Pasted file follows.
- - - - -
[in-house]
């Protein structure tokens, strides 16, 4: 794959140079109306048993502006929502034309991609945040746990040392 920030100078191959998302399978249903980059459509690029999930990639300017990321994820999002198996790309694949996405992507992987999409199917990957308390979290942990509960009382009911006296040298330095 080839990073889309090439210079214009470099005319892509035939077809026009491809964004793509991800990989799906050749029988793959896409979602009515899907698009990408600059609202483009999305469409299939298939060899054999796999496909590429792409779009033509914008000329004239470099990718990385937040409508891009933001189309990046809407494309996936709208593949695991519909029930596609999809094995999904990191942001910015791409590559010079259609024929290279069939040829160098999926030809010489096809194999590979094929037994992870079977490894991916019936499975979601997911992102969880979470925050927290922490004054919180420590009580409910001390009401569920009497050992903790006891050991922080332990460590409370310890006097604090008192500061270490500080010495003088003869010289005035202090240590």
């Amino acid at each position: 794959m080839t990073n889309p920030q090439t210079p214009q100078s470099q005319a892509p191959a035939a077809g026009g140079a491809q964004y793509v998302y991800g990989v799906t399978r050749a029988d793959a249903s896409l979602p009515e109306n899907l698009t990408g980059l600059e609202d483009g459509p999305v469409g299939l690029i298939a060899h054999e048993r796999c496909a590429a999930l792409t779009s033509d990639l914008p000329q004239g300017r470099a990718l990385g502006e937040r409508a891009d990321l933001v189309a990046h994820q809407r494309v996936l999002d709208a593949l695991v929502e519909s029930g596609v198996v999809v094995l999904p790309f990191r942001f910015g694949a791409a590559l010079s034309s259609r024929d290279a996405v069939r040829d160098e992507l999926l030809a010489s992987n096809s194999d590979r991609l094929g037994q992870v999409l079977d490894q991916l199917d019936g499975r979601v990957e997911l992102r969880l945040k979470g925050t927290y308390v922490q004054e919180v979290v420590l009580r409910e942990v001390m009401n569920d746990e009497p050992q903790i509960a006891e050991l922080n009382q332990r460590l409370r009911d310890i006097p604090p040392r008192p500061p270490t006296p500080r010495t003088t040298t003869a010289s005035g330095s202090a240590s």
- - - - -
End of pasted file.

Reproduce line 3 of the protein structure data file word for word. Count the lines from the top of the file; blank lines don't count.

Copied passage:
């Amino acid at each position: 794959m080839t990073n889309p920030q090439t210079p214009q100078s470099q005319a892509p191959a035939a077809g026009g140079a491809q964004y793509v998302y991800g990989v799906t399978r050749a029988d793959a249903s896409l979602p009515e109306n899907l698009t990408g980059l600059e609202d483009g459509p999305v469409g299939l690029i298939a060899h054999e048993r796999c496909a590429a999930l792409t779009s033509d990639l914008p000329q004239g300017r470099a990718l990385g502006e937040r409508a891009d990321l933001v189309a990046h994820q809407r494309v996936l999002d709208a593949l695991v929502e519909s029930g596609v198996v999809v094995l999904p790309f990191r942001f910015g694949a791409a590559l010079s034309s259609r024929d290279a996405v069939r040829d160098e992507l999926l030809a010489s992987n096809s194999d590979r991609l094929g037994q992870v999409l079977d490894q991916l199917d019936g499975r979601v990957e997911l992102r969880l945040k979470g925050t927290y308390v922490q004054e919180v979290v420590l009580r409910e942990v001390m009401n569920d746990e009497p050992q903790i509960a006891e050991l922080n009382q332990r460590l409370r009911d310890i006097p604090p040392r008192p500061p270490t006296p500080r010495t003088t040298t003869a010289s005035g330095s202090a240590s």